Modded mosquitoes could help fight tropical disease
Scientists are currently attempting to control dengue fever, a tropical disease spread by mosquito bites, in many parts of the world.
One group of researchers has proposed a rather interesting solution: to replace mosquitoes in the wild with specially infected skeeters that don't spread the dengue virus.
According to the Associated Press, the "modded" mosquitos are necessary because over 50 million people a year catch the dengue virus from being gnawed on by infected mosquitoes in tropical and subtropical areas, including Southeast Asia. The disease can lead to debilitating high fever, severe headaches, pain in the muscles and joints, and even death.
Unfortunately, there's no vaccine or very effective regimen of treatment. A potential biological Pandora ’s Box appears to be the only viable option.
Several scientists have attempted fight dengue by controlling mosquito populations. That was the objective when genetically modified mosquitoes were released last year at locations in Malaysia and the Cayman Islands.
However, Australian scientists are trying a different attack vector, as they reported in Thursday's issue of the journal Nature.
Apparently, the Aedes aegypti mosquitoes - the primary carriers of dengue - resist spreading the virus if they are infected with a certain kind of bacteria. The question is: can the resistant mosquitoes displace their unmodified cousins in the wild - therefore reducing the number of dengue-spreading mosquitoes?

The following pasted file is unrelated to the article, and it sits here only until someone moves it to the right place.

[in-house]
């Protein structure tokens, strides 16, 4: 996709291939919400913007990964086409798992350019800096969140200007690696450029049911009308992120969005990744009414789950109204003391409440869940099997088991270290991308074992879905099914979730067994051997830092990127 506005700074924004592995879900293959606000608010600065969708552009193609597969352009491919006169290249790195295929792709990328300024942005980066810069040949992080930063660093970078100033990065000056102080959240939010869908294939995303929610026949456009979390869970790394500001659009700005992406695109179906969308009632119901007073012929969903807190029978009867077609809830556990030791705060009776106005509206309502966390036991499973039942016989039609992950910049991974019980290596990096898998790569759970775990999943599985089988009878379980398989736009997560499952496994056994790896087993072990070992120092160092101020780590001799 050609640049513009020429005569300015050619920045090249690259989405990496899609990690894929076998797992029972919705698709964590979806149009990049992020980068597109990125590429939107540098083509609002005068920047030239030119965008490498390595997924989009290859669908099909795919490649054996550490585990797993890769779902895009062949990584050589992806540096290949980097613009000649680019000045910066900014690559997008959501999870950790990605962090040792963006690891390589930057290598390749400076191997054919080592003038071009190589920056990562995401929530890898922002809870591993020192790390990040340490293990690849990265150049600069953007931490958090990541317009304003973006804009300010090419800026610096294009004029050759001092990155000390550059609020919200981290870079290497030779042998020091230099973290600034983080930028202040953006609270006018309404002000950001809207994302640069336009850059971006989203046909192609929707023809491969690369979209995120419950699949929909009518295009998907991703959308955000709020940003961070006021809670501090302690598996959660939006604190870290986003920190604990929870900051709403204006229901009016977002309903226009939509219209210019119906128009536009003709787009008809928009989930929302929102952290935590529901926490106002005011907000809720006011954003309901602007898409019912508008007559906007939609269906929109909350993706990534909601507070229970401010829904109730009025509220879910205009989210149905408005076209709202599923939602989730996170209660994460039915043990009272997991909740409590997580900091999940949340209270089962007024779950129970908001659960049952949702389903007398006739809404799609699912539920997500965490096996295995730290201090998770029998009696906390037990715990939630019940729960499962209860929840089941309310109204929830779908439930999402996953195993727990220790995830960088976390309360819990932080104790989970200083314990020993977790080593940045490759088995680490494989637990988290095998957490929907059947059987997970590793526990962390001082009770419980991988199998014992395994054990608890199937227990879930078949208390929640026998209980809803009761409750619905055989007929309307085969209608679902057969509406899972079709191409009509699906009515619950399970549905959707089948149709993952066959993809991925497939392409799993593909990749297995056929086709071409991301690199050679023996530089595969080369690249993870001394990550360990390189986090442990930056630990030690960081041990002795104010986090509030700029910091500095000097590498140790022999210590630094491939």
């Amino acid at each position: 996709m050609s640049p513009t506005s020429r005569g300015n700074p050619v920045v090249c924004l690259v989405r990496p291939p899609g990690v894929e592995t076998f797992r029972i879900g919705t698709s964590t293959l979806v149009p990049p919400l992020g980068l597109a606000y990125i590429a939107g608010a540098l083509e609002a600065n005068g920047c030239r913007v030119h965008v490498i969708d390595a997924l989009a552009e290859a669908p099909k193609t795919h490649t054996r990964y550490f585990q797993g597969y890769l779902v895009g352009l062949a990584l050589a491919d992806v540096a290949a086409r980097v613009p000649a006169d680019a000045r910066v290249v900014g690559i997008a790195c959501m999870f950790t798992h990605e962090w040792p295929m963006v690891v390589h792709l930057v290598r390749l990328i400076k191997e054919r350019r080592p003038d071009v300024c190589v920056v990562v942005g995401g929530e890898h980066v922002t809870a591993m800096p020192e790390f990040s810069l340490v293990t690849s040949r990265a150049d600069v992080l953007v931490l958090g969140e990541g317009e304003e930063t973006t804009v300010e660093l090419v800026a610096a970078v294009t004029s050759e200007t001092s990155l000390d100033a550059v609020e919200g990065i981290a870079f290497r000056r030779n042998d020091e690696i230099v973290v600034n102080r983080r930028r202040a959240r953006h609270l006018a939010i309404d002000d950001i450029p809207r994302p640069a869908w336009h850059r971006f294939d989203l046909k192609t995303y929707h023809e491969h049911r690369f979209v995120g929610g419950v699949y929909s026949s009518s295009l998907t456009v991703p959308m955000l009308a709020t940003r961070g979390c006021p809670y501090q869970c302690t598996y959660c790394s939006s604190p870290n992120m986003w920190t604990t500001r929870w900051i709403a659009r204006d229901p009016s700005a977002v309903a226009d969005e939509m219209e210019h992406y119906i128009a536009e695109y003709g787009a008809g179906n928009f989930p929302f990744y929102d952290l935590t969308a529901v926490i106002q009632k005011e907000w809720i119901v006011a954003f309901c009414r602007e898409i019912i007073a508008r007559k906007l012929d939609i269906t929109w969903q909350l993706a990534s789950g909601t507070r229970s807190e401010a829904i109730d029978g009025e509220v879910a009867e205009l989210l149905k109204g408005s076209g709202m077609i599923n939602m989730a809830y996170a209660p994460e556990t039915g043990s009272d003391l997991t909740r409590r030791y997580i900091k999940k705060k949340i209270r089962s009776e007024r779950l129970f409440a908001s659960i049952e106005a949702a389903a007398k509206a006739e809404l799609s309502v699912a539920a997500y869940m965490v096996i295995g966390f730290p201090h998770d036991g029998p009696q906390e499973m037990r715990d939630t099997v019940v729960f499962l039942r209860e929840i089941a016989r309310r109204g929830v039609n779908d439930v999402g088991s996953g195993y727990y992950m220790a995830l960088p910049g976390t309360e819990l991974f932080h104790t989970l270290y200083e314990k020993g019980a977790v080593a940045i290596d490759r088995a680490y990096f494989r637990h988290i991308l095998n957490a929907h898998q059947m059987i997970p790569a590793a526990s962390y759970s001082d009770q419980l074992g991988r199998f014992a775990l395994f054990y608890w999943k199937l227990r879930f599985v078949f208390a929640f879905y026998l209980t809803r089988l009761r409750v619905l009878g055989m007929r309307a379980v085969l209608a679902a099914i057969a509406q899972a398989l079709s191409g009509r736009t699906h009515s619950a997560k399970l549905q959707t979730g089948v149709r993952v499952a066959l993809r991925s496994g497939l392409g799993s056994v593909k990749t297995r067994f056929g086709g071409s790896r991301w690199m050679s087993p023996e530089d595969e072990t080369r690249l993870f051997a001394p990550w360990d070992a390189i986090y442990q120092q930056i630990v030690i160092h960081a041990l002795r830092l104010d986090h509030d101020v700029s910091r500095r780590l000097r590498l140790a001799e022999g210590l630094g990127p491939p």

Well, it turns out that the resistant mosquitoes have an advantage when it comes to copulation. Resistant females can get it on with either resistant or ordinary mosquitoes, and all their progeny will be resistant. And when ordinary females do the deed with a resistant male, none of the offspring survive.
To test their theory, scientists released over 140,000 resistant mosquitoes throughout a 10 week period in two isolated communities near Cairns in northeastern Australia, starting last January. In mid-April they found that the resistant mosquitoes made up 90 percent to 100 percent of the wild population.
The result is a "groundbreaking first step," Jason Rasgon of the Johns Hopkins Bloomberg School of Public Health in Baltimore said in a commentary accompanying the paper. Rasgon did not participate in the study but he said the next step is to test the idea in areas where dengue is spread frequently, rather than sporadically as in Australia. Researchers will also have to prove it works against varied strains of the dengue virus, he said.
For now, it appears that their method to control dengue fever is working. But the unpredictability of introducing laboratory engineered organisms into an ecosystem is a legitimate concern.